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In this session, we were joined by Himal Mandali, former Head of Technology for GOV.UK at Government Digital Service (GDS), to discuss how he and his team were shaping and delivering the future vision for GOV.UK

Speakers

Himal Mandalia

Former Head of Technology at GOV.UK, Government Digital Service (GDS)

Himal Mandalia worked as a Head of Technology for GOV.UK at GDS, with the leadership team to shape and deliver the future vision for GOV.UK. He has previously worked as a consultant at the Ministry of Justice, leading architecture for prisons and probation, and at the Department for Education, helping shape the operating model and strategy for digital and technology within the department.

Overview

In this session, we were joined by Himal Mandali, former Head of Technology for GOV.UK at Government Digital Service (GDS), to discuss how he and his team were shaping and delivering the future vision for GOV.UK

 

About this event

The Government Digital Service (GDS) has set itself a clear vision for 2021 to 2024: to build a simple, joined-up and personalised experience of government for everyone. Mission 1 of GDS’s strategy is: GOV.UK as the single and trusted online destination for government information and services. GOV.UK is many things. A brand and proposition which encompasses thousands of web services delivered by dozens of government departments, all sharing a consistent design and user experience. It is also a content publishing and delivery platform built and run by the Government Digital Service. It is used across government to publish and serve guidance to millions of users daily on everything from coronavirus to how you would keep a “micropig” as a pet.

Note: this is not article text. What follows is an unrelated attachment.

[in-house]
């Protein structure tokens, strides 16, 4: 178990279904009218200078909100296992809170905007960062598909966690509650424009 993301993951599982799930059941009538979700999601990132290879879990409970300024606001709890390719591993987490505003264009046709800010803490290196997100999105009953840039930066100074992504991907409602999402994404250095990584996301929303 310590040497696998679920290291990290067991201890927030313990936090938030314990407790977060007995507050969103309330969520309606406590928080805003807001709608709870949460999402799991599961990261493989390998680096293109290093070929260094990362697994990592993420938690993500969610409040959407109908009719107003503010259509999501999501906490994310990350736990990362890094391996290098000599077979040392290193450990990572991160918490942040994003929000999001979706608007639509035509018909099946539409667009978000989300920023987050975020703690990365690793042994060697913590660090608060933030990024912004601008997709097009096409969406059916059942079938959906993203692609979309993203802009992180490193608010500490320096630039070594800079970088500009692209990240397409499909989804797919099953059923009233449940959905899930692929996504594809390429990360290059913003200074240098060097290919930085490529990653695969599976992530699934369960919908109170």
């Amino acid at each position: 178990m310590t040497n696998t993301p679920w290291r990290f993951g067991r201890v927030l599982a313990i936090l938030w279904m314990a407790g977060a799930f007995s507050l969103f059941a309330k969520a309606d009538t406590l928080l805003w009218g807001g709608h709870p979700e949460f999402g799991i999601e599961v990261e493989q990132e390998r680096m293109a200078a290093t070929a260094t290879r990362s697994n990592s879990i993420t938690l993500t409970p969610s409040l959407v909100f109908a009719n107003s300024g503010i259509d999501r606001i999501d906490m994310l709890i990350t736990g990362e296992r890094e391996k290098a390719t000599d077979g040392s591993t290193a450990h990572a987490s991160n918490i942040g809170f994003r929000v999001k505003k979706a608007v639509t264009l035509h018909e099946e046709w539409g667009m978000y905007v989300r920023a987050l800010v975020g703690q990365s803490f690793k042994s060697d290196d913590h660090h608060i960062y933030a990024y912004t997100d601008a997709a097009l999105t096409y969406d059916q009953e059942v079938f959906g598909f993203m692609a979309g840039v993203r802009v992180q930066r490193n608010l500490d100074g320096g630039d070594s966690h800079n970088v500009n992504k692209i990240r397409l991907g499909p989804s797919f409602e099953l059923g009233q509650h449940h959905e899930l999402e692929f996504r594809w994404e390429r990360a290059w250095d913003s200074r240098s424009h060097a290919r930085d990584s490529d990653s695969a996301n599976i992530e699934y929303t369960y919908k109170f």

Now we are looking ahead. GDS wants to deliver more personalised, proactive and channel-agnostic service, tied together with a GOV.UK Account, and use accounts and connected data insights to provide a more joined-up and seamless experience for all users.

At the time of the discussion, the project was in the experimental stages, with small scale tests of accounts and personalisation, while the team planed the longer-term design, architecture and infrastructure changes. Publishing and serving dynamic, personalised content requires a complete rethink and redesign of GOV.UK‘s architecture and infrastructure. This is an incremental but wholesale change to a large and complex live service made up of approximately 70 microservices and components.

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